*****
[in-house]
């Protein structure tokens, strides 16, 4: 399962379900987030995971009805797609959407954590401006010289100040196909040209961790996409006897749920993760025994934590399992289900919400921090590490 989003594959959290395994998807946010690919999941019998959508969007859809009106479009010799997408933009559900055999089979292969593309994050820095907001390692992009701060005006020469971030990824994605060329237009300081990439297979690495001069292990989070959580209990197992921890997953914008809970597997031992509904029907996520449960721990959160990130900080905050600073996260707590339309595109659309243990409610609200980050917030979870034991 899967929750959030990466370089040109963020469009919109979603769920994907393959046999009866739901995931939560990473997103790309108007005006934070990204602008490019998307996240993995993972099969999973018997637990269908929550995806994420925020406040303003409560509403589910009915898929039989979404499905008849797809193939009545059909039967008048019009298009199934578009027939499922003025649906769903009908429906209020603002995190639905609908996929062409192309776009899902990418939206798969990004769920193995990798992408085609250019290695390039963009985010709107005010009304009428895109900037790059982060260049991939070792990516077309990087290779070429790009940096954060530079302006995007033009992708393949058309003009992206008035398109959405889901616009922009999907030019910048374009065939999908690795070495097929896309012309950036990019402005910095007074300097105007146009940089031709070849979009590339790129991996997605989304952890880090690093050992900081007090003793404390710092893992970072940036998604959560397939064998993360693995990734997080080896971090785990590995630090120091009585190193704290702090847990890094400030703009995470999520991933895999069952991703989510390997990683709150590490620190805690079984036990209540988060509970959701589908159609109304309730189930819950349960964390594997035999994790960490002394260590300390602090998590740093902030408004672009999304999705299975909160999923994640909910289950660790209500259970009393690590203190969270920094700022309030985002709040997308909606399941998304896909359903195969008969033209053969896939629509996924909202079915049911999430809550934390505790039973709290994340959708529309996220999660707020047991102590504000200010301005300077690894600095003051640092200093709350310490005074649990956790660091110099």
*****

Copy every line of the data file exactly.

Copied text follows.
[in-house]
């Protein structure tokens, strides 16, 4: 399962379900987030995971009805797609959407954590401006010289100040196909040209961790996409006897749920993760025994934590399992289900919400921090590490 989003594959959290395994998807946010690919999941019998959508969007859809009106479009010799997408933009559900055999089979292969593309994050820095907001390692992009701060005006020469971030990824994605060329237009300081990439297979690495001069292990989070959580209990197992921890997953914008809970597997031992509904029907996520449960721990959160990130900080905050600073996260707590339309595109659309243990409610609200980050917030979870034991 899967929750959030990466370089040109963020469009919109979603769920994907393959046999009866739901995931939560990473997103790309108007005006934070990204602008490019998307996240993995993972099969999973018997637990269908929550995806994420925020406040303003409560509403589910009915898929039989979404499905008849797809193939009545059909039967008048019009298009199934578009027939499922003025649906769903009908429906209020603002995190639905609908996929062409192309776009899902990418939206798969990004769920193995990798992408085609250019290695390039963009985010709107005010009304009428895109900037790059982060260049991939070792990516077309990087290779070429790009940096954060530079302006995007033009992708393949058309003009992206008035398109959405889901616009922009999907030019910048374009065939999908690795070495097929896309012309950036990019402005910095007074300097105007146009940089031709070849979009590339790129991996997605989304952890880090690093050992900081007090003793404390710092893992970072940036998604959560397939064998993360693995990734997080080896971090785990590995630090120091009585190193704290702090847990890094400030703009995470999520991933895999069952991703989510390997990683709150590490620190805690079984036990209540988060509970959701589908159609109304309730189930819950349960964390594997035999994790960490002394260590300390602090998590740093902030408004672009999304999705299975909160999923994640909910289950660790209500259970009393690590203190969270920094700022309030985002709040997308909606399941998304896909359903195969008969033209053969896939629509996924909202079915049911999430809550934390505790039973709290994340959708529309996220999660707020047991102590504000200010301005300077690894600095003051640092200093709350310490005074649990956790660091110099």